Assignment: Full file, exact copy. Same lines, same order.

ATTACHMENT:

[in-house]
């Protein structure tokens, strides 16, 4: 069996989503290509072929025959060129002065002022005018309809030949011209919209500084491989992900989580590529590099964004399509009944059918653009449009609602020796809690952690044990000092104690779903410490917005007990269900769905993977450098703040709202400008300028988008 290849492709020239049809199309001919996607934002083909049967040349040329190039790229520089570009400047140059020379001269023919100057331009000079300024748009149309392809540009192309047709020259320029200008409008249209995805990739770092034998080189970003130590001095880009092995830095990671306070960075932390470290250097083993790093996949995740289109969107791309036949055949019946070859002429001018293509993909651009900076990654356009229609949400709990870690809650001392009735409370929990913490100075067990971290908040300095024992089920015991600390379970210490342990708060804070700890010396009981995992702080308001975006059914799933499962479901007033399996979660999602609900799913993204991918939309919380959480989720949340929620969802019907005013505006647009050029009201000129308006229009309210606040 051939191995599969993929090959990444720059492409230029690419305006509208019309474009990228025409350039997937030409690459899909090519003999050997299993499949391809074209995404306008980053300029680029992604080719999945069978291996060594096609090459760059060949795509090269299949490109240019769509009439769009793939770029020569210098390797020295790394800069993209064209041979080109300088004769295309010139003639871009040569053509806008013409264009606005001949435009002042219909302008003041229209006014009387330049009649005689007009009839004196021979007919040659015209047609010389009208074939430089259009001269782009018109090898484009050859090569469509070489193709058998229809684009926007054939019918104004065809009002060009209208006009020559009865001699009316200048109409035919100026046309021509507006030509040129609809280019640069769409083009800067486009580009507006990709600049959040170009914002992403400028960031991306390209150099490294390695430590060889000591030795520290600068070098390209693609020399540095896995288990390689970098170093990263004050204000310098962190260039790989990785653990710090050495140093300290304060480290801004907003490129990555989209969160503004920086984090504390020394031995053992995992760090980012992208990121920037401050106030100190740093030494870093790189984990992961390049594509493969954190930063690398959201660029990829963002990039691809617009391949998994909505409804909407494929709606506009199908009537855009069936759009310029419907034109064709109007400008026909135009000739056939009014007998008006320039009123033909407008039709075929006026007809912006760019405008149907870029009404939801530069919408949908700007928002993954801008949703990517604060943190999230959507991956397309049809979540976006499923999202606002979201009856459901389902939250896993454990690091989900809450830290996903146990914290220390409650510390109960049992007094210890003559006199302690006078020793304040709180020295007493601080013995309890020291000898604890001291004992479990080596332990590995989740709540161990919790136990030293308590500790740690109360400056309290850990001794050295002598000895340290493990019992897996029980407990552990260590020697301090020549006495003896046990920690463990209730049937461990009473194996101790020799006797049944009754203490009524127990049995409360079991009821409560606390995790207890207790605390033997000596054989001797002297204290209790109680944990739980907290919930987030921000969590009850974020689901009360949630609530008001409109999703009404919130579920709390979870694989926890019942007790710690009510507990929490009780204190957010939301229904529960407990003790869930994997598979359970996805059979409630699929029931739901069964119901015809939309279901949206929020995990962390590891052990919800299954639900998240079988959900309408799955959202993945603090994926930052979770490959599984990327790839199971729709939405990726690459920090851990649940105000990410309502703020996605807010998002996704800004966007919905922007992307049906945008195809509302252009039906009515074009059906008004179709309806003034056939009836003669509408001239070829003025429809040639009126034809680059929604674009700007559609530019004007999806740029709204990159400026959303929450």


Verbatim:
[in-house]
């Protein structure tokens, strides 16, 4: 069996989503290509072929025959060129002065002022005018309809030949011209919209500084491989992900989580590529590099964004399509009944059918653009449009609602020796809690952690044990000092104690779903410490917005007990269900769905993977450098703040709202400008300028988008 290849492709020239049809199309001919996607934002083909049967040349040329190039790229520089570009400047140059020379001269023919100057331009000079300024748009149309392809540009192309047709020259320029200008409008249209995805990739770092034998080189970003130590001095880009092995830095990671306070960075932390470290250097083993790093996949995740289109969107791309036949055949019946070859002429001018293509993909651009900076990654356009229609949400709990870690809650001392009735409370929990913490100075067990971290908040300095024992089920015991600390379970210490342990708060804070700890010396009981995992702080308001975006059914799933499962479901007033399996979660999602609900799913993204991918939309919380959480989720949340929620969802019907005013505006647009050029009201000129308006229009309210606040 051939191995599969993929090959990444720059492409230029690419305006509208019309474009990228025409350039997937030409690459899909090519003999050997299993499949391809074209995404306008980053300029680029992604080719999945069978291996060594096609090459760059060949795509090269299949490109240019769509009439769009793939770029020569210098390797020295790394800069993209064209041979080109300088004769295309010139003639871009040569053509806008013409264009606005001949435009002042219909302008003041229209006014009387330049009649005689007009009839004196021979007919040659015209047609010389009208074939430089259009001269782009018109090898484009050859090569469509070489193709058998229809684009926007054939019918104004065809009002060009209208006009020559009865001699009316200048109409035919100026046309021509507006030509040129609809280019640069769409083009800067486009580009507006990709600049959040170009914002992403400028960031991306390209150099490294390695430590060889000591030795520290600068070098390209693609020399540095896995288990390689970098170093990263004050204000310098962190260039790989990785653990710090050495140093300290304060480290801004907003490129990555989209969160503004920086984090504390020394031995053992995992760090980012992208990121920037401050106030100190740093030494870093790189984990992961390049594509493969954190930063690398959201660029990829963002990039691809617009391949998994909505409804909407494929709606506009199908009537855009069936759009310029419907034109064709109007400008026909135009000739056939009014007998008006320039009123033909407008039709075929006026007809912006760019405008149907870029009404939801530069919408949908700007928002993954801008949703990517604060943190999230959507991956397309049809979540976006499923999202606002979201009856459901389902939250896993454990690091989900809450830290996903146990914290220390409650510390109960049992007094210890003559006199302690006078020793304040709180020295007493601080013995309890020291000898604890001291004992479990080596332990590995989740709540161990919790136990030293308590500790740690109360400056309290850990001794050295002598000895340290493990019992897996029980407990552990260590020697301090020549006495003896046990920690463990209730049937461990009473194996101790020799006797049944009754203490009524127990049995409360079991009821409560606390995790207890207790605390033997000596054989001797002297204290209790109680944990739980907290919930987030921000969590009850974020689901009360949630609530008001409109999703009404919130579920709390979870694989926890019942007790710690009510507990929490009780204190957010939301229904529960407990003790869930994997598979359970996805059979409630699929029931739901069964119901015809939309279901949206929020995990962390590891052990919800299954639900998240079988959900309408799955959202993945603090994926930052979770490959599984990327790839199971729709939405990726690459920090851990649940105000990410309502703020996605807010998002996704800004966007919905922007992307049906945008195809509302252009039906009515074009059906008004179709309806003034056939009836003669509408001239070829003025429809040639009126034809680059929604674009700007559609530019004007999806740029709204990159400026959303929450």